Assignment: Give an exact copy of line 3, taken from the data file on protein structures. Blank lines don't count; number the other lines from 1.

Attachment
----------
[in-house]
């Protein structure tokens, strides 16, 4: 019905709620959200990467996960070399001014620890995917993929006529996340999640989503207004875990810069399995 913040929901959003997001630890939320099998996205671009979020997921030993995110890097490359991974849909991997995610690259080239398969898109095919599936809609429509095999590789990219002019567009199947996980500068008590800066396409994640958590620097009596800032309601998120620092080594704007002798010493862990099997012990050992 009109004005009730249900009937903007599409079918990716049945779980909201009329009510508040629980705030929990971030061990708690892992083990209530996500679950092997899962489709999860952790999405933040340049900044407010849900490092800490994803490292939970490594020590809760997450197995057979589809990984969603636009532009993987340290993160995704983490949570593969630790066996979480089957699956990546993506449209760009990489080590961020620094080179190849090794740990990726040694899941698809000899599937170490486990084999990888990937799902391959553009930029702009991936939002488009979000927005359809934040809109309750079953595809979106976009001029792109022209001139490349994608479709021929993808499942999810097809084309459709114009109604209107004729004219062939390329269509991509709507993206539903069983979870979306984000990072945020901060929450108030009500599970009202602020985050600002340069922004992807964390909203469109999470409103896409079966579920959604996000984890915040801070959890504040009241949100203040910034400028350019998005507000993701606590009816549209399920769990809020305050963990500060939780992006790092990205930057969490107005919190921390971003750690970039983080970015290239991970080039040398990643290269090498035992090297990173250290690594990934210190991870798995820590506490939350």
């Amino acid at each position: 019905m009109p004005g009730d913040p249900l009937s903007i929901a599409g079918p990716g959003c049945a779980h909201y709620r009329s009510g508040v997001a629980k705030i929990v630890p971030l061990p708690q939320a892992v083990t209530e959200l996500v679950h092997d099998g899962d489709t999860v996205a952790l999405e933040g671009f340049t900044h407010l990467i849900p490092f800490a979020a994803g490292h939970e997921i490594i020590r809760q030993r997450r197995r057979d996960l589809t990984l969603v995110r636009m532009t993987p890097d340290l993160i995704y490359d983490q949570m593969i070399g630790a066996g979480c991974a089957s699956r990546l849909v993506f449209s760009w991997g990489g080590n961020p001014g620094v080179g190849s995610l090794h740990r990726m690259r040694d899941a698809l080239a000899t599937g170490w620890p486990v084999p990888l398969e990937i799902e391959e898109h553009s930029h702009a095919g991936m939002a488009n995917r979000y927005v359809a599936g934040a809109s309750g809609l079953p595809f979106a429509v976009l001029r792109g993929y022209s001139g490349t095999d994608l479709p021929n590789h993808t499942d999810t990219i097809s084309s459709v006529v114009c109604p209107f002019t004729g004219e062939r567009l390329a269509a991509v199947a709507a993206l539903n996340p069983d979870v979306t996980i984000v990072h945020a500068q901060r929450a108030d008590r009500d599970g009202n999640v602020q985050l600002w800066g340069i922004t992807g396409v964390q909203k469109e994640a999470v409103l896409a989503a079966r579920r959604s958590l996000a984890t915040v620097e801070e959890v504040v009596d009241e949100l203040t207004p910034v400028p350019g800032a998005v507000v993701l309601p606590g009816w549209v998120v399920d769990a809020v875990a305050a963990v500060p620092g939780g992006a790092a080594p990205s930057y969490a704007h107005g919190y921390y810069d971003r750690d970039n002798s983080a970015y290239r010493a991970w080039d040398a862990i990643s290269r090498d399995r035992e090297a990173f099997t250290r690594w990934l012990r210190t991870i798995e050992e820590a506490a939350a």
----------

């Amino acid at each position: 019905m009109p004005g009730d913040p249900l009937s903007i929901a599409g079918p990716g959003c049945a779980h909201y709620r009329s009510g508040v997001a629980k705030i929990v630890p971030l061990p708690q939320a892992v083990t209530e959200l996500v679950h092997d099998g899962d489709t999860v996205a952790l999405e933040g671009f340049t900044h407010l990467i849900p490092f800490a979020a994803g490292h939970e997921i490594i020590r809760q030993r997450r197995r057979d996960l589809t990984l969603v995110r636009m532009t993987p890097d340290l993160i995704y490359d983490q949570m593969i070399g630790a066996g979480c991974a089957s699956r990546l849909v993506f449209s760009w991997g990489g080590n961020p001014g620094v080179g190849s995610l090794h740990r990726m690259r040694d899941a698809l080239a000899t599937g170490w620890p486990v084999p990888l398969e990937i799902e391959e898109h553009s930029h702009a095919g991936m939002a488009n995917r979000y927005v359809a599936g934040a809109s309750g809609l079953p595809f979106a429509v976009l001029r792109g993929y022209s001139g490349t095999d994608l479709p021929n590789h993808t499942d999810t990219i097809s084309s459709v006529v114009c109604p209107f002019t004729g004219e062939r567009l390329a269509a991509v199947a709507a993206l539903n996340p069983d979870v979306t996980i984000v990072h945020a500068q901060r929450a108030d008590r009500d599970g009202n999640v602020q985050l600002w800066g340069i922004t992807g396409v964390q909203k469109e994640a999470v409103l896409a989503a079966r579920r959604s958590l996000a984890t915040v620097e801070e959890v504040v009596d009241e949100l203040t207004p910034v400028p350019g800032a998005v507000v993701l309601p606590g009816w549209v998120v399920d769990a809020v875990a305050a963990v500060p620092g939780g992006a790092a080594p990205s930057y969490a704007h107005g919190y921390y810069d971003r750690d970039n002798s983080a970015y290239r010493a991970w080039d040398a862990i990643s290269r090498d399995r035992e090297a990173f099997t250290r690594w990934l012990r210190t991870i798995e050992e820590a506490a939350a």